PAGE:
AdMob announced new ad units for the iPhone today that take advantage of unique features of the touch screen user interface. They've done some cool stuff such as letting users slide the units to get more information as well as obtain more information (embedded XHTML mobile page) without leaving their existing session (Custom Canvas). This should be very attractive to both media companies and advertisers. Media companies don't lose their audience while advertisers get more real estate and interactivity. One can also interact with the Canvas – fill out forms, play games, etc.
My favorite part of their announcement, however, is the "action icons" in the ad units. They can launch videos, maps, application store, web, etc.
My colleague Neil Strother just finished some research on the need for call-to-action within mobile advertising. Enabling direct response and driving product sales are two of the top five or so objectives that marketers have when leverage mobile advertising. They also want metrics – click-through-rates (CTR's) have been fairly straightforward for networks to report, but call-to-action is more difficult when one session is abandoned for another. Quantifying the impact of mobile advertising in terms of actual leads generated or sales delivered should be a hit with advertisers. Already, nearly one-sixth want to utilize click-to-call to generate leads real time. More than twice that number wants to drive product sales. An integrated ad experience that provides a map, telephone number, driving directions, etc. is certain to deliver on a large portion of the advertisers' wish lists. Like many other mobile initiatives, we now need to wait on inventory (= audience). Will be interesting to watch and see the impact of the 3G iPhone on the ad market during the second half of this year.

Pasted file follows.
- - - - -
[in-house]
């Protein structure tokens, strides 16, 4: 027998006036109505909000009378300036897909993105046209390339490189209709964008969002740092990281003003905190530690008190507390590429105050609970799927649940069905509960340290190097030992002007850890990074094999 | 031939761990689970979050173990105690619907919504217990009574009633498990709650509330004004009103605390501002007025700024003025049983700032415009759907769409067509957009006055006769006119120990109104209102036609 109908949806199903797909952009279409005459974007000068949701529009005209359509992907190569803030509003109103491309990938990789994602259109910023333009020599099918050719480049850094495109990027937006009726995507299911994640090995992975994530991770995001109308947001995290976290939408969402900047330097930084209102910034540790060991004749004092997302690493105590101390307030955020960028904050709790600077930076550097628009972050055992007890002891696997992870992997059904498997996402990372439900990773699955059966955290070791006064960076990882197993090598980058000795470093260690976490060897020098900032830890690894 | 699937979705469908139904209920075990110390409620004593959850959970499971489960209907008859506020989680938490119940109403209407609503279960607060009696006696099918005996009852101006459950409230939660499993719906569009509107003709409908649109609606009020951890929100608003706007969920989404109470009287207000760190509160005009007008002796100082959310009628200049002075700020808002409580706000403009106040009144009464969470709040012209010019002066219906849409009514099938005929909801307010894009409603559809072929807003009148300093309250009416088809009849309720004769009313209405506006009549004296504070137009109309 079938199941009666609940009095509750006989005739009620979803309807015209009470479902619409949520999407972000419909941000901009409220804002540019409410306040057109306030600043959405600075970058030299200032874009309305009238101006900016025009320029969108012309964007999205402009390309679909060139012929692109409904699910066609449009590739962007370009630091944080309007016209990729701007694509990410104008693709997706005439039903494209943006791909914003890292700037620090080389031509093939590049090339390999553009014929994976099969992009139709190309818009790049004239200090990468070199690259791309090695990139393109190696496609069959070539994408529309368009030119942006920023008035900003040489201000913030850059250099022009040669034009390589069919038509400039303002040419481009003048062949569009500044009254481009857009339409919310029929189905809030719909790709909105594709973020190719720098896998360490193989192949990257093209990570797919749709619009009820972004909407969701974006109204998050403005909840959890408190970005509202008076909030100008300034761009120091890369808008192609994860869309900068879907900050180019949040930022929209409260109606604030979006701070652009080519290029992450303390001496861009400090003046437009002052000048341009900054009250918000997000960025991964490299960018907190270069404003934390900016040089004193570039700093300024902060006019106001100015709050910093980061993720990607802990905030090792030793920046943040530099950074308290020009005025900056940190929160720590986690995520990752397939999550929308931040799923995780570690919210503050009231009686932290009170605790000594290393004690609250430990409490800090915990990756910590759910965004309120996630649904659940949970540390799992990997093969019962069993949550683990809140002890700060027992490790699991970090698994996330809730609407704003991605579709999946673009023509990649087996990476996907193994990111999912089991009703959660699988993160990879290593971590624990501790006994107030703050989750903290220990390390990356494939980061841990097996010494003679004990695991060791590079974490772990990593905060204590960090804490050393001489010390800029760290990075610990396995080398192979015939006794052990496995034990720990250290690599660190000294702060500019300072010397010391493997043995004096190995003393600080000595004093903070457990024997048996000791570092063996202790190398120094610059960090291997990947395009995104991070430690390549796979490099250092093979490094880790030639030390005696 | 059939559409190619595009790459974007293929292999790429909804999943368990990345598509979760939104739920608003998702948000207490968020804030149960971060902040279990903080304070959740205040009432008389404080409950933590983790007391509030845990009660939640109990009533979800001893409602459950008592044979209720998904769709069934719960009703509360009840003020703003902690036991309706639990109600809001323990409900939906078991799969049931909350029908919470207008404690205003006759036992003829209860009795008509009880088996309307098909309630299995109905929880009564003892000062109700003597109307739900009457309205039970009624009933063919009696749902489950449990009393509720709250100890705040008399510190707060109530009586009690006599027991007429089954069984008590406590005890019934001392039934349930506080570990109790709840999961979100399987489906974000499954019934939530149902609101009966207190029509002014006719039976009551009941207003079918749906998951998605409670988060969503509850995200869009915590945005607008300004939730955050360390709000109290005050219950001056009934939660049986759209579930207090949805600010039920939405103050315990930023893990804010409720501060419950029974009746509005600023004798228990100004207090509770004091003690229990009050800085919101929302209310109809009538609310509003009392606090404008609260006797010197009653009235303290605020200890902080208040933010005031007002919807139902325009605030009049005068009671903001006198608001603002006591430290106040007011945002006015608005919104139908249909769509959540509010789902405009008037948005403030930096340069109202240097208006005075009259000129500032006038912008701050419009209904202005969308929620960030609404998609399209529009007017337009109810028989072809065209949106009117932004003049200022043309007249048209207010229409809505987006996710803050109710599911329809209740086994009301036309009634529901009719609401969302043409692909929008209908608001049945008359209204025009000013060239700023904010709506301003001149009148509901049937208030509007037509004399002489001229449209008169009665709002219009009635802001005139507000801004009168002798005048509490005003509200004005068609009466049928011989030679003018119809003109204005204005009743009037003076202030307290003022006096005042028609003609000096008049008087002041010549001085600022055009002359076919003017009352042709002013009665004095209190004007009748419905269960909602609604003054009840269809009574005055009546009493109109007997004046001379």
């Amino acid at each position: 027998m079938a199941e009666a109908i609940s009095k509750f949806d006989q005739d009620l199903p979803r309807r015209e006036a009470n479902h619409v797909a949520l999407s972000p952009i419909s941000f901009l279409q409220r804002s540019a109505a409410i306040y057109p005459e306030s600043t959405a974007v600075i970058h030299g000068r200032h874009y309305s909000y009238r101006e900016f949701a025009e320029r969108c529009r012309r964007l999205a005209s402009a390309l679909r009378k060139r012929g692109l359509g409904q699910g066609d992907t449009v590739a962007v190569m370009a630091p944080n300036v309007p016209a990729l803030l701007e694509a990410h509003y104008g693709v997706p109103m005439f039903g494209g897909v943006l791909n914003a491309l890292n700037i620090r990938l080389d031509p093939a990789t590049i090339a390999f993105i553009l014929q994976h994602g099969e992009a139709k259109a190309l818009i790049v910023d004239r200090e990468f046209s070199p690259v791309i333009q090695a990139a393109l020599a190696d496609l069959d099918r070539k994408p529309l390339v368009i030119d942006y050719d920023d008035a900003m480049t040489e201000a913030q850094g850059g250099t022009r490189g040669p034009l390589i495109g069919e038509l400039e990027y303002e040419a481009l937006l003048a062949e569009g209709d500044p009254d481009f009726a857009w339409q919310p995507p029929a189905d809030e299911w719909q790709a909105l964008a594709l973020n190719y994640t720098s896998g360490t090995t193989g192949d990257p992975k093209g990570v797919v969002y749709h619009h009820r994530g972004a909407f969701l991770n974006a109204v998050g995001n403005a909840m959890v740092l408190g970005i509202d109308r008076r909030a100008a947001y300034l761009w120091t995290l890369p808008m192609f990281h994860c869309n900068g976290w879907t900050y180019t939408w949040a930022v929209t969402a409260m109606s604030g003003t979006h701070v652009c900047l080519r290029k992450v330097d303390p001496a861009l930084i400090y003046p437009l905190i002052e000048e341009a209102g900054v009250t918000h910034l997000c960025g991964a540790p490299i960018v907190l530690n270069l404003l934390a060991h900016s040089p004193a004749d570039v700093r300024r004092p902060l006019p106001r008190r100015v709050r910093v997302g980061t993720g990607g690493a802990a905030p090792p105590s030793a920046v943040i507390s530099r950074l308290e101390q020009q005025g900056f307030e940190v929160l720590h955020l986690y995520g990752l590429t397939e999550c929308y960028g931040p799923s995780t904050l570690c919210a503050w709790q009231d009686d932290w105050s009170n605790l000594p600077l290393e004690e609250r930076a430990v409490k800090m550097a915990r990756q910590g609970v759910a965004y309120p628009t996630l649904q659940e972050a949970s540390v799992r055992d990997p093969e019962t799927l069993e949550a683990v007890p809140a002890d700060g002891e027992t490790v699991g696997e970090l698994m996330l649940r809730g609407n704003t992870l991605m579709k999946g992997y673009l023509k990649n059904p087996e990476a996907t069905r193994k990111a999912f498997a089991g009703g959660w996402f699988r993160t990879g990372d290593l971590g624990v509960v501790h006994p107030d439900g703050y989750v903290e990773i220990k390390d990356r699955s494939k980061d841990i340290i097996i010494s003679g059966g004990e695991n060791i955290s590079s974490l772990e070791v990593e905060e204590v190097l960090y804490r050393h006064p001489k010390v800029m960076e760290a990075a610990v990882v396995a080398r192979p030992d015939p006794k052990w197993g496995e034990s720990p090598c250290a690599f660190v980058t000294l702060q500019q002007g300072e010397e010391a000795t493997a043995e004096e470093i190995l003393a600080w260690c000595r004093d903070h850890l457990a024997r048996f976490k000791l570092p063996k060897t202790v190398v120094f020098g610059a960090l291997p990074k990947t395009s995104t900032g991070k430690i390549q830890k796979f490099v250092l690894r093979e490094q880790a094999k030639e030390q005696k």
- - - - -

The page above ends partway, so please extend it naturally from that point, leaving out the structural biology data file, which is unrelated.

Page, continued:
It's very cool stuff as far as ad units go. I raised the question at a recent IAB event – which platform is more important to advertisers, Apple's or Google's Android? Android hasn't launched yet, and Apple has a relatively small, but active user base. I asked a panel of four experts this question, and they were evenly split in their answers.